[n.b. ultimately 332 electoral votes]
By Richard Eskow, Campaign for America’s Future, November 7, 2012
So, let’s get this straight: A Republican President is re-elected in 2004 with 284 electoral votes, and the pundits tell us he has the “political capital” to push an extreme right-wing mandate. A Democratic President gets re-elected in 2012 with 303 electoral votes, and they’re telling us he needs to “unite a divided country.”
This election was a clear and unequivocal victory for the populist positions the President took on the campaign trail. Don’t believe the hype: This was a great night for progressives, populists, and agents of change. Our political system may be dominated by Big Money, but this was a victory for the 99 Percent.
We’ve been through our Dark Night of the Soul. Now it’s time for inspiration — and for determination to build on these victories in the weeks, months, and years to come. Here are seven lessons from this election that have been under-reported, or overlooked completely, in all the media frenzy, including Occupy Wall Street’s victory, the “Harold and Kumar” factor, Harry Reid’s big mandate, and the fact that “Socialism” sells.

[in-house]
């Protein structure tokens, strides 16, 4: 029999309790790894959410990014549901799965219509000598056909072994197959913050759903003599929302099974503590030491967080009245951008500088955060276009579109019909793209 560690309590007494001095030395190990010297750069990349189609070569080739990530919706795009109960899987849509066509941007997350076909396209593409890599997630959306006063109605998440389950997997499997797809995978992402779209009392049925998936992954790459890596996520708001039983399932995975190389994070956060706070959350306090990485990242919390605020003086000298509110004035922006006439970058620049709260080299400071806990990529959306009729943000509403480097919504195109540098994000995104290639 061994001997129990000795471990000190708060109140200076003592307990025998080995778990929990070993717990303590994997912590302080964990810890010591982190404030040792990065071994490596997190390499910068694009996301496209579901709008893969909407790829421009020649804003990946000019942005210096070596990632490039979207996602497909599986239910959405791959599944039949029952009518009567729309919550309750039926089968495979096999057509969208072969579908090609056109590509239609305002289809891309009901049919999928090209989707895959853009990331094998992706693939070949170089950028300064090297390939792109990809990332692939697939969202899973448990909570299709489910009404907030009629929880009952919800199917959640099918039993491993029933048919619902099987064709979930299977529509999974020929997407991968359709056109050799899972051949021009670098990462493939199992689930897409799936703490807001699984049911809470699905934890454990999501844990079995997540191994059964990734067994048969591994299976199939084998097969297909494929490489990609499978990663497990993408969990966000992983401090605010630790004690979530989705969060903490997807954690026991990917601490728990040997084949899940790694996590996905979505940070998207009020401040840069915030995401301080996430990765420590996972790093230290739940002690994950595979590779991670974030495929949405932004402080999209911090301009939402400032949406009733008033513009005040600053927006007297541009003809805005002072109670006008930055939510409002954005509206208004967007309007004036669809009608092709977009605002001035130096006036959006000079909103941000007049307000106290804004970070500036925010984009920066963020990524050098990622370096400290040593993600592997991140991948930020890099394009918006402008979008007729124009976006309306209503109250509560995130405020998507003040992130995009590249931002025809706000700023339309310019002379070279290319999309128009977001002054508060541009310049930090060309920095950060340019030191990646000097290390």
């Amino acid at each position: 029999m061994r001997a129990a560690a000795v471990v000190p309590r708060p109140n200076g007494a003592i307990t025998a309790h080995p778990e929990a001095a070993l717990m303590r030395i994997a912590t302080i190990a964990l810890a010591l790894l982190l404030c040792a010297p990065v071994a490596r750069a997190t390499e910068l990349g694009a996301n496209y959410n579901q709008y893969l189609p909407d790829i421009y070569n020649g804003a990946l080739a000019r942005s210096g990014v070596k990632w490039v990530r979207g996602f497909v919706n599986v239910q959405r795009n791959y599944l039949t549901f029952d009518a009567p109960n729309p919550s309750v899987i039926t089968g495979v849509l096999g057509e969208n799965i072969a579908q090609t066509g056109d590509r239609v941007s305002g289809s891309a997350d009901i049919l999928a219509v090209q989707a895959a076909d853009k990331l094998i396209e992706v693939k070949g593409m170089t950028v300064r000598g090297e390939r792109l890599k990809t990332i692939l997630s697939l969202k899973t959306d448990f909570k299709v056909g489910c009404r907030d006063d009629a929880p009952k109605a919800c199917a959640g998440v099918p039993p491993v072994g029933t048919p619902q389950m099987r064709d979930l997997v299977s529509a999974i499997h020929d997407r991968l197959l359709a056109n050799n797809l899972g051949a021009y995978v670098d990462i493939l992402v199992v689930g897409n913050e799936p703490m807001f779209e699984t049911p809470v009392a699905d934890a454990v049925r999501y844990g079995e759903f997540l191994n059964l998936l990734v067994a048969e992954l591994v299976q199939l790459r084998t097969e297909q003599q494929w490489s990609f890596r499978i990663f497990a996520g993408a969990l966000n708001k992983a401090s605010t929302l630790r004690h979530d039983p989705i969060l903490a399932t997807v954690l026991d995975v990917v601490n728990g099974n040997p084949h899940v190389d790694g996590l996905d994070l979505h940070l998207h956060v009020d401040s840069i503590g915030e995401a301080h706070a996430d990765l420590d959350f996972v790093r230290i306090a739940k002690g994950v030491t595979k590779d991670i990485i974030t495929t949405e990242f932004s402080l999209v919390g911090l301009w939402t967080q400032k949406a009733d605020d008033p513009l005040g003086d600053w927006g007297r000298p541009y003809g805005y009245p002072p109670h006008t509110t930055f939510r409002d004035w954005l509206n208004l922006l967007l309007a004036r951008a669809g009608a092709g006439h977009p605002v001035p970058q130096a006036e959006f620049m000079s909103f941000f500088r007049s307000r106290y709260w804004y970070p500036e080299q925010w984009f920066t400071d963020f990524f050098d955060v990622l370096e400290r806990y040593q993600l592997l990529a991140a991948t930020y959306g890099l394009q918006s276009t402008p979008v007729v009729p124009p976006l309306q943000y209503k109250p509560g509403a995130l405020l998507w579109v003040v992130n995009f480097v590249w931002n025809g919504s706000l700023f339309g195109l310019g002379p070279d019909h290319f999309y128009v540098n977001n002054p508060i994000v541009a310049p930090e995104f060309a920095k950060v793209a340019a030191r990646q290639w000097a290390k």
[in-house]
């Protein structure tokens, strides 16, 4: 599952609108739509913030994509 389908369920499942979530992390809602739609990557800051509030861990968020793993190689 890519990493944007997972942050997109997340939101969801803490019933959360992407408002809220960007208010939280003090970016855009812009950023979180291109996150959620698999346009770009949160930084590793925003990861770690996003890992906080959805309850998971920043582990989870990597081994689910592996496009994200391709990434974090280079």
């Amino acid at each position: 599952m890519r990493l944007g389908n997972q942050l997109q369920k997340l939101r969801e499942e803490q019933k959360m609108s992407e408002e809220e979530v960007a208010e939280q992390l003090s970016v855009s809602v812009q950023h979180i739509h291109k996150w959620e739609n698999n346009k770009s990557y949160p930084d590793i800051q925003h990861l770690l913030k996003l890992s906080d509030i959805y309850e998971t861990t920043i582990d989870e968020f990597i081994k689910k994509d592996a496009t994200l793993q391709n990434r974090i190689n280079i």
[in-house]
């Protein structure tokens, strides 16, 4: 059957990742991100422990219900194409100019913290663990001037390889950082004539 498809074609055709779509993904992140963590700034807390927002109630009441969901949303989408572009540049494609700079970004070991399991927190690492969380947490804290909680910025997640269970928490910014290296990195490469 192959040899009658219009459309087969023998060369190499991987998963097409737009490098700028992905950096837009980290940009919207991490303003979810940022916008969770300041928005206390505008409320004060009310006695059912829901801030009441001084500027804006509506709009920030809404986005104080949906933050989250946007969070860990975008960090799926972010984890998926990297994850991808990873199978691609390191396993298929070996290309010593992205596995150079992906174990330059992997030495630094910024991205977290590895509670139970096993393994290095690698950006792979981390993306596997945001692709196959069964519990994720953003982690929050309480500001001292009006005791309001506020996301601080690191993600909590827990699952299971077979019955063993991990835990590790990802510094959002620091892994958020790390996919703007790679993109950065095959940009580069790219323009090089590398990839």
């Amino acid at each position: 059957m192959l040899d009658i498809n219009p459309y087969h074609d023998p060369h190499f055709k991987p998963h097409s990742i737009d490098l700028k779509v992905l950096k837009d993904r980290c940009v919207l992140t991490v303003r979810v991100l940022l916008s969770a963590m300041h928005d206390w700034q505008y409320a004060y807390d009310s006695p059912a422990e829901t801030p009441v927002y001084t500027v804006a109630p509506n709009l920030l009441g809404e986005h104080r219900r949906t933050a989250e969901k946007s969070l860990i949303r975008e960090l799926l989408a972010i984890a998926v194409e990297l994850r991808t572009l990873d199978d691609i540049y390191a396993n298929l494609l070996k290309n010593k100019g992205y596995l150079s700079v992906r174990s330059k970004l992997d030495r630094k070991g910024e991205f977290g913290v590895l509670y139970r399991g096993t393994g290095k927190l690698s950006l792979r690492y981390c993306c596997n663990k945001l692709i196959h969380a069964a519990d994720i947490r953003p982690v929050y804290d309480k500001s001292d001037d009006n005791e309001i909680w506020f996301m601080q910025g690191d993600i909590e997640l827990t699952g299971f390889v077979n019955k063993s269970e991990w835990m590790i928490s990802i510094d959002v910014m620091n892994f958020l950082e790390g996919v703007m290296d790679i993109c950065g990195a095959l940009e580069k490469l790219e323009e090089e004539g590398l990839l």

1. Occupy Wall Street won big.
The Occupy movement may have disappeared from the national media eye, but this election was a big win for Occupy’s vision and language. After that movement caught the national imagination, the President adopted its populist rhetoric. That may have hurt the tender feelings of America’s CEOs, especially those on Wall Street, but it help cement his decisive victory.
The nature of that victory was underscored by the victories won by staunch progressives like Elizabeth Warren and Sherrod Brown, even as far-right candidates like Todd Akin and Richard Mourdock went down in defeat.
The President’s populist theme didn’t end with his victory. He spoke last night of a “generous America,” a “compassionate America,” a “tolerant America.” …
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